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Django Diaries - Getting started

merichard123 profile image Richard Updated on ・5 min read

I have recently started learning Django as my Back-end of choice. So to help me and any future learners, this series of notes will contain my notes and what I've learned about different parts of Django.

Firstly I have discovered a few YouTube creators so far who have awesome Django content:

Getting Started

The first step is to install everything needed to start working with Django.

  • I will assume you have python an pip installed.
pip install django
pip install virtualenv

We can start a project using the django CLI

django-admin startproject project_name

Project Structure

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Your project will look like this. You will have another folder inside with your app name and a 'manage.py' file.

  • The manage.py file gives you command line commands to perform actions such as starting the server and updating the database.

  • Within the second 'project_name' folder you have a couple of files.

    • The __init__.py tells python that it's a python package.
    • settings.py this allows you to configure the project.
    • urls.py this is where routing happens and takes the user to other places
    • wsgi.py is how the server communicates with the project. You won't have to touch the init file or the wsgi file.

making a virtual environment

For bigger python projects I prefer to make a virtual environment. This allows you to install packages only on that project.

You can create one in python for your Django project.

In terminal

virtualenv env 
env\Scripts\activate.bat

For Mac I'm pretty sure it's bin/activate

Running the server

You can start the server, and view the default landing page with the command given by the 'manage.py' file.

python manage.py runserver

This will tell you about unapplied migrations, but ignore that for now. You should see that your sever is running on localhost:8000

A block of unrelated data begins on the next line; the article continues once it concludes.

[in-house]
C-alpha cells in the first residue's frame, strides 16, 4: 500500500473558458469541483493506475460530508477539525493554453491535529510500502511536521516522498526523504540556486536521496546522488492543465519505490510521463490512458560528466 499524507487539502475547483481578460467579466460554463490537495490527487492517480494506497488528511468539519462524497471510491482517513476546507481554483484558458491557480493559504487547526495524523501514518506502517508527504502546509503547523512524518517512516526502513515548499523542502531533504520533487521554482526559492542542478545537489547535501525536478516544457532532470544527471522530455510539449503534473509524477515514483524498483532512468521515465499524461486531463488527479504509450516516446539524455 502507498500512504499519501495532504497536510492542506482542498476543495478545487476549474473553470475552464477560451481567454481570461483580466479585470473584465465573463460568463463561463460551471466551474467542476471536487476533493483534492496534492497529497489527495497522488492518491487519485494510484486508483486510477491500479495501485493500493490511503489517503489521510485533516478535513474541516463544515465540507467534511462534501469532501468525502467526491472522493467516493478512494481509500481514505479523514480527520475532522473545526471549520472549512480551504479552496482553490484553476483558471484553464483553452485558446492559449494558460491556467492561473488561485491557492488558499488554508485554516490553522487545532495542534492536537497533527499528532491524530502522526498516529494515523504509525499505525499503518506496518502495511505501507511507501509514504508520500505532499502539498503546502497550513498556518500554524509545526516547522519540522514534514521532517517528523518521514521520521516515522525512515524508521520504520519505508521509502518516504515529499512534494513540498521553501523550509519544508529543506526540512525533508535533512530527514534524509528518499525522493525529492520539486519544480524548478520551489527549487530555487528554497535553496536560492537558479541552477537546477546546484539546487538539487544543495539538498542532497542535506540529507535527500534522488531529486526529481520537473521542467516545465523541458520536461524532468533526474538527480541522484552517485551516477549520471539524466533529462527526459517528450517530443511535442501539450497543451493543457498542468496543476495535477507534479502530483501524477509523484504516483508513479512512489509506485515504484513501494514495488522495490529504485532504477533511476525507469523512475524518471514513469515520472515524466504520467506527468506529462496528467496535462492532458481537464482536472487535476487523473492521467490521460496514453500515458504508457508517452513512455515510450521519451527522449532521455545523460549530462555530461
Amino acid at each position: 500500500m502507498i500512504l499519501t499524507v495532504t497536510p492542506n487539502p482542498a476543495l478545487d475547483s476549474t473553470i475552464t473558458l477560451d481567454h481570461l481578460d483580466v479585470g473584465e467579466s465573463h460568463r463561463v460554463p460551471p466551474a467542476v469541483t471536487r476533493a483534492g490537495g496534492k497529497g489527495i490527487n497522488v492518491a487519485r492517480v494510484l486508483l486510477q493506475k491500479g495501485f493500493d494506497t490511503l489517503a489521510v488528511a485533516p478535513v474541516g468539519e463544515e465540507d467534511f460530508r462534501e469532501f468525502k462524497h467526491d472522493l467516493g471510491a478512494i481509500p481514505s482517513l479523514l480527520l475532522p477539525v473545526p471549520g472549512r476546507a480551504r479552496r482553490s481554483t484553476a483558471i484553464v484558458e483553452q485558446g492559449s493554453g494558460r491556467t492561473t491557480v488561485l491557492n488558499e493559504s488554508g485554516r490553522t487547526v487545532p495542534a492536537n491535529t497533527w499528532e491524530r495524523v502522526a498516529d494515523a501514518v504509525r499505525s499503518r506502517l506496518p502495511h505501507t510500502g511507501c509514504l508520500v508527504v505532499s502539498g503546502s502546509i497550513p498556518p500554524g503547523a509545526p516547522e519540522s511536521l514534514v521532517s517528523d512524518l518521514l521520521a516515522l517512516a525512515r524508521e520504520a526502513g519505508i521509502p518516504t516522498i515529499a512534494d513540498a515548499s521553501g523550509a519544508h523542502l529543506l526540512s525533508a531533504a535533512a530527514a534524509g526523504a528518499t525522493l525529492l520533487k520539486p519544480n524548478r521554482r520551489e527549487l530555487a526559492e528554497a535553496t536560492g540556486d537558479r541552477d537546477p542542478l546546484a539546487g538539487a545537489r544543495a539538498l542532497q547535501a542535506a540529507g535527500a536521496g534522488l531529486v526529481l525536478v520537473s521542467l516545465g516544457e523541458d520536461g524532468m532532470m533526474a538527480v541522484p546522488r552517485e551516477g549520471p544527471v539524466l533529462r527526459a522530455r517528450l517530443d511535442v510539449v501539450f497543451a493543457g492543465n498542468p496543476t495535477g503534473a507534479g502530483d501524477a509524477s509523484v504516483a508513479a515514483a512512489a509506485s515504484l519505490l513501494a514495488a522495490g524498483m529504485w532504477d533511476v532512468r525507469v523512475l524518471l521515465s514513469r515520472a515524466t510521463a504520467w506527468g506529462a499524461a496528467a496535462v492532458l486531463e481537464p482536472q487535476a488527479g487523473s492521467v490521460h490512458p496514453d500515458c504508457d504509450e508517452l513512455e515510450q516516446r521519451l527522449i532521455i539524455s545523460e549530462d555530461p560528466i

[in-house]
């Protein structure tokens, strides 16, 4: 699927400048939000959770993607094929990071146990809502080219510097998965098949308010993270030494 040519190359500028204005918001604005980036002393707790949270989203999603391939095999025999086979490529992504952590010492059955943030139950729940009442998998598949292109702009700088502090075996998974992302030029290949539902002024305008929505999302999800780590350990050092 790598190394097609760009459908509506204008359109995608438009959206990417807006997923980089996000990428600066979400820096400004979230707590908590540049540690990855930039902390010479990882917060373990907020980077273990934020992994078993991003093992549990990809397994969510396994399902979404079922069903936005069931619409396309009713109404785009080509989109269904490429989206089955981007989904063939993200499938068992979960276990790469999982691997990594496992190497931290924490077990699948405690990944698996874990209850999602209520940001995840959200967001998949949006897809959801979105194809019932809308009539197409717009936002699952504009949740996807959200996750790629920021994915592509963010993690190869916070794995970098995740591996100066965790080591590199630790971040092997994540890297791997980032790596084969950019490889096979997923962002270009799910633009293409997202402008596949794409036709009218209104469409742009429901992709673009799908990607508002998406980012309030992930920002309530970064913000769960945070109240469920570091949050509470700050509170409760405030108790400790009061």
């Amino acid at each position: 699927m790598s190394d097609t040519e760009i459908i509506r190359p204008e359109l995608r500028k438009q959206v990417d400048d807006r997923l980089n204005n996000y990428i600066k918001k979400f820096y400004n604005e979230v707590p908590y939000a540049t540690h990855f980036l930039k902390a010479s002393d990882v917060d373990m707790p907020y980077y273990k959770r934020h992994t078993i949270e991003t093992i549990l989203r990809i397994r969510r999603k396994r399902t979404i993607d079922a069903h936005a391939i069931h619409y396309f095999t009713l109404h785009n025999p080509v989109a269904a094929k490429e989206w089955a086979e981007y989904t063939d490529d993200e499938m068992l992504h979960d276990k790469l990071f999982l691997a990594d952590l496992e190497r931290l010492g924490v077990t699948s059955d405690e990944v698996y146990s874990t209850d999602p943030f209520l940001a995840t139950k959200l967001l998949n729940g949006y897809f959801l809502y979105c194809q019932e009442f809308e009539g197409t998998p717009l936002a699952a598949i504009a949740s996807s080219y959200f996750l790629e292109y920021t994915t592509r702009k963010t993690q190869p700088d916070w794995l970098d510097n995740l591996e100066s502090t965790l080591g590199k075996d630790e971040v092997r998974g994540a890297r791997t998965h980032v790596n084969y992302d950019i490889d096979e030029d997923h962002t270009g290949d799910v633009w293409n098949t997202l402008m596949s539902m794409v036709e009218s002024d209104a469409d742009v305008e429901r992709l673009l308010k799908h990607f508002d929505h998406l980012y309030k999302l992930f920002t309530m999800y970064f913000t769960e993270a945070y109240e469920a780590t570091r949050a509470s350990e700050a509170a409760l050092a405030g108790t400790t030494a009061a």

If you now visit localhost:8000/admin you should see the admin login panel. You won't be able to access that just yet but this is handled by the urls file.

from django.contrib import admin
from django.urls import path

urlpatterns = [
    path('admin/', admin.site.urls)
]

This bit of code allows django to send the user to 'admin.site.urls' when they visit /admin. This is how you handle routes in django.

Apps

You have now created a project. To start your website you create apps which handle separate functionality. Each app does something different, you can have multiple in one project (SoC).

python manage.py startapp blog

Your project directory will now look something like this:
(db.sqlite3 was generated when you ran the server)
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  • admin.py - this is where you add models to the admin site.
  • apps.py - Holds the name of the app this is added to settings.
  • migrations - the migrations folder holds info about the state of the database. You won't need to do anything here.
  • models.py - This is were you define your database schema.
  • test.py - This can be used for unittests.
  • views.py - Views is where you define what the user sees.

Let's create our first View

Views.py

from django.shortcuts import render
from djagno.http import HttpResponse

def home(request):
    return HttpResponse("<h1>Hello World</h1>

We can now map a url to this view, which will render 'Hello World' on the screen. To do this we create a new file in the app directory called urls.py

This will be very similar to the project urls.py:

blog/urls.py

from django.urls import path
from . import views

urlpatterns = [
    path("", views.home,name="blog-home")
]

An empty string will be the root url of / and would map that to the home view. However we also have to add this route in the project urls.py as that's where django will look first. For this we need to import include: